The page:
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Supreme Court unanimously backs Susan B. Anthony List’s free speech over Ohio law

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WASHINGTON, D.C., June 16, 2014 (LifeSiteNews.com) – The U.S. Supreme Court has unanimously decided to allow the Susan B. Anthony List to challenge a law that it says could chill free speech and intimidate American citizens not to criticize politicians.

Former Democratic Congressman Steve Driehaus sued the pro-life group after it threatened to purchase billboards in Ohio's first district saying that his vote for the Affordable Care Act would lead to “taxpayer-funded abortion.” Driehaus, who campaigned as a pro-life Democrat, said the criticism was false and cost him his seat in the 2010 midterm elections, which saw a Tea Party landslide.

He blamed the pro-life group for his “loss of livelihood” during his seven-point loss to pro-life Republican Steve Chabot, suing under an Ohio statute that prohibits false statements in political advertisements.

Justice Clarence Thomas, who wrote today's opinion on behalf of the unanimous court, said the law could allow frivolous complaints that would badger citizens into silence.

He noted that the state statute allows “any person” – including the candidate or his campaign officials – to file a complaint with state authorities.

“There is a real risk of complaints from...political opponents,” he wrote. “And petitioners, who intend to criticize candidates for political office, are easy targets.”

“The target of a complaint may be forced to divert significant time and resources to hire legal counsel and respond to discovery requests in the crucial days before an election," he wrote.

The decision reversed the Sixth Circuit Court of Appeals' ruling that the Ohio law could not be challenged and remanded the case for further hearings.

“Today’s decision by the court is a step toward victory for the freedom of speech and the broad coalition of groups who have supported SBA List throughout this case. The truth or falsity of political speech should be judged by voters, not government bureaucrats,” SBA List President Marjorie Dannenfelser said.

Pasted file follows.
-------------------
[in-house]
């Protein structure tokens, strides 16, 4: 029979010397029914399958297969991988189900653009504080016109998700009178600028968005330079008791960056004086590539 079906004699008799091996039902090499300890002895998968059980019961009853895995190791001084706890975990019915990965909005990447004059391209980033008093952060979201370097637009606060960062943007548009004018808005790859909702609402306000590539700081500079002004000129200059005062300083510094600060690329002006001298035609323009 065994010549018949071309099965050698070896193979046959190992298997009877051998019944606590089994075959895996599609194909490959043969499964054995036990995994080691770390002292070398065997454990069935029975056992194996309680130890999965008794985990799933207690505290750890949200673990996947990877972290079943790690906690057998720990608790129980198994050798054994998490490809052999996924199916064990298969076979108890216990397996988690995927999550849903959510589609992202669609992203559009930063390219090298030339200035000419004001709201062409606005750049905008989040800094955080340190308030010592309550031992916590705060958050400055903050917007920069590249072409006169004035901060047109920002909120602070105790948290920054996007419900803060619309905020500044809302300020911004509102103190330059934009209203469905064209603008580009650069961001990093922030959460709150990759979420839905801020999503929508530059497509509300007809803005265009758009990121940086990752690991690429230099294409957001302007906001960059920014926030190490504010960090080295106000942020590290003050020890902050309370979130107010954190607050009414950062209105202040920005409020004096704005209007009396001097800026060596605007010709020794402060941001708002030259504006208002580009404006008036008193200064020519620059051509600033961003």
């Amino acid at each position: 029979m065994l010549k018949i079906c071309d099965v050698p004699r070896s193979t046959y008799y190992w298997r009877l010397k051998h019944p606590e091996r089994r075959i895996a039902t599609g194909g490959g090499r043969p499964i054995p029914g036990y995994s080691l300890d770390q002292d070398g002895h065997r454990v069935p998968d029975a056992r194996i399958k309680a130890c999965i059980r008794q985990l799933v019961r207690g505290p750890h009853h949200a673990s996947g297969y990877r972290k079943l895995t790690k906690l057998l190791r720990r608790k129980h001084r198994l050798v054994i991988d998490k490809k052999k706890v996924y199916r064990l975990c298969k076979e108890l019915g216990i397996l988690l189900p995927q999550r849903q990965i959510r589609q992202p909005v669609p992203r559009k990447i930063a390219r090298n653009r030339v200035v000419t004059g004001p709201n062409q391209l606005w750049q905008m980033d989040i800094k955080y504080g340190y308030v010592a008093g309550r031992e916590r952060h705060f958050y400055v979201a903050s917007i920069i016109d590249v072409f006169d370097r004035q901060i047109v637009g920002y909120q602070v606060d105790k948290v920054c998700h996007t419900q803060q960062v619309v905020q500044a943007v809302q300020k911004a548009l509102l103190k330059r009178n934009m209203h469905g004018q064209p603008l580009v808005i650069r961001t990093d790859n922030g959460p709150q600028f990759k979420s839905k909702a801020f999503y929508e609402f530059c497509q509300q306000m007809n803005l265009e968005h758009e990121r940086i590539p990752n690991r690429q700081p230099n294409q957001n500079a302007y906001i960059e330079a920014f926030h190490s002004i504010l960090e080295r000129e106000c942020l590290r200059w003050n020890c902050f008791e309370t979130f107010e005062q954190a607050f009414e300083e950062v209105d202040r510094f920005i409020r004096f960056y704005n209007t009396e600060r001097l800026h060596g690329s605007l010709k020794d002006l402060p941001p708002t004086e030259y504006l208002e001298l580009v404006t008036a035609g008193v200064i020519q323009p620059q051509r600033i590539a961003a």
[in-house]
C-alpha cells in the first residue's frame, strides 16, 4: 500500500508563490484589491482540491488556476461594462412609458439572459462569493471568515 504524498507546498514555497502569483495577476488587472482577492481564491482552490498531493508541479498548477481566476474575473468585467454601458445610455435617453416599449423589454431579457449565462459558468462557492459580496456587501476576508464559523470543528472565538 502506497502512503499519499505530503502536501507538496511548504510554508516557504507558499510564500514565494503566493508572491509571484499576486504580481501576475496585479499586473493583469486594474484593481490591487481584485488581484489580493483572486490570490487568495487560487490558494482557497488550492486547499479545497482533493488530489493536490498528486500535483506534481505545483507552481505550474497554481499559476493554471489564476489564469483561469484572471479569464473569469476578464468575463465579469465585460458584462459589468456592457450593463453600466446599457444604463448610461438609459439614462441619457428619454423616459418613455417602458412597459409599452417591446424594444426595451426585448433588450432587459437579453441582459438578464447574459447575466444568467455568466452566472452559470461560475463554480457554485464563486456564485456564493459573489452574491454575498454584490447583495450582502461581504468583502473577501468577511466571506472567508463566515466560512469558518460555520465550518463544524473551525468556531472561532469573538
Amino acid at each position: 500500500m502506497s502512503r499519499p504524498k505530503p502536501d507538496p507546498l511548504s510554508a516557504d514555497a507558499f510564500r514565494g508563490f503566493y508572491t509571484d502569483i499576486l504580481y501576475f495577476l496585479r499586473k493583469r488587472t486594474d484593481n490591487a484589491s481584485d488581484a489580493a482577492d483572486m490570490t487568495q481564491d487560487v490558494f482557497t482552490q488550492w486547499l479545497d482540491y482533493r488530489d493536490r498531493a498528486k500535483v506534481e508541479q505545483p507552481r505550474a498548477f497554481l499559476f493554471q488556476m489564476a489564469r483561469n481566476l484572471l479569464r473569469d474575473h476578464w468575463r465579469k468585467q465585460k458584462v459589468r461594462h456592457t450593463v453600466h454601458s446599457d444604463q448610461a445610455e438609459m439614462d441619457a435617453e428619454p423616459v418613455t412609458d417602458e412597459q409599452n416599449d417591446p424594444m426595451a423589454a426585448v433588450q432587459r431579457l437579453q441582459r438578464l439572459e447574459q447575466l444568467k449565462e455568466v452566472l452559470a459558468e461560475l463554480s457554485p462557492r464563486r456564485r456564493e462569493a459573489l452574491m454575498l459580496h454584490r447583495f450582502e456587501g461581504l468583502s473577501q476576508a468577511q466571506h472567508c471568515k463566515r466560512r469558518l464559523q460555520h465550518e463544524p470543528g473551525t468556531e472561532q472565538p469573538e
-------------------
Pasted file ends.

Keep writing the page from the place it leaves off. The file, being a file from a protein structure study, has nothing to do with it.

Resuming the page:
Mike Carvin, the organization's attorney, told LifeSiteNews this morning that “Ohio's blatantly unconstitutional scheme...hindered our political speech in 2010 and 2012” and that he will move “very expeditiously” to have the Sixth Circuit Court hear the case. He hopes to have a ruling before the November election. “Everybody's aware of the First Amendment vulnerability of this law,” he said.

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Obama-nominated U.S. District Judge Timothy Black of Ohio allowed Driehaus' lawsuit to move forward in 2011, unleashing a process that saw federal authorities seize the SBA List's computers as “evidence” in June 2012. Black dismissed the case in 2013. Driehaus then appealed to the Sixth Circuit, which ruled that the pro-life group could not challenge the law.

Democrats for Life of America supported both the health care law and Driehaus’ lawsuit against the SBA List.

Dannenfelser said she feels vindicated that the law is unconstitutional and that voters will be able to weigh whether the SBA List's statements are true or false.

“It is beyond dispute that ObamaCare contains multiple abortion-funding provisions,” she said. The Patient Protection and Affordable Care Act requires employers to cover “contraceptives” such as Plan B and Ella, which can act as abortifacients. Many insurance plans within the state health exchanges have the option of covering abortions, with enrollees paying only a $1 surcharge for abortion coverage.

“This reality will continue to be an issue in the midterm elections and future election cycles,” she said. “As a result of the Supreme Court’s decision, SBA List is now one step closer in its quest to unleash the First Amendment from the constraints imposed by Ohio’s unconstitutional false speech statute.”

Dannenfelser said she plans to campaign in Ohio in 2014 – although the group has not yet announced its targeted races. It has already entered hotly contested U.S. Senate races in North Carolina, Arkansas, and Louisiana, where vulnerable Democrats could be forced out of office over their stance on abortion.

“We are optimistic that the district court will rule quickly and will side with the First Amendment, so that we may proceed in Ohio – without fear of prosecution – with our ongoing efforts to inform voters that their elected representatives voted for taxpayer funded abortion,” Dannenfelser said.

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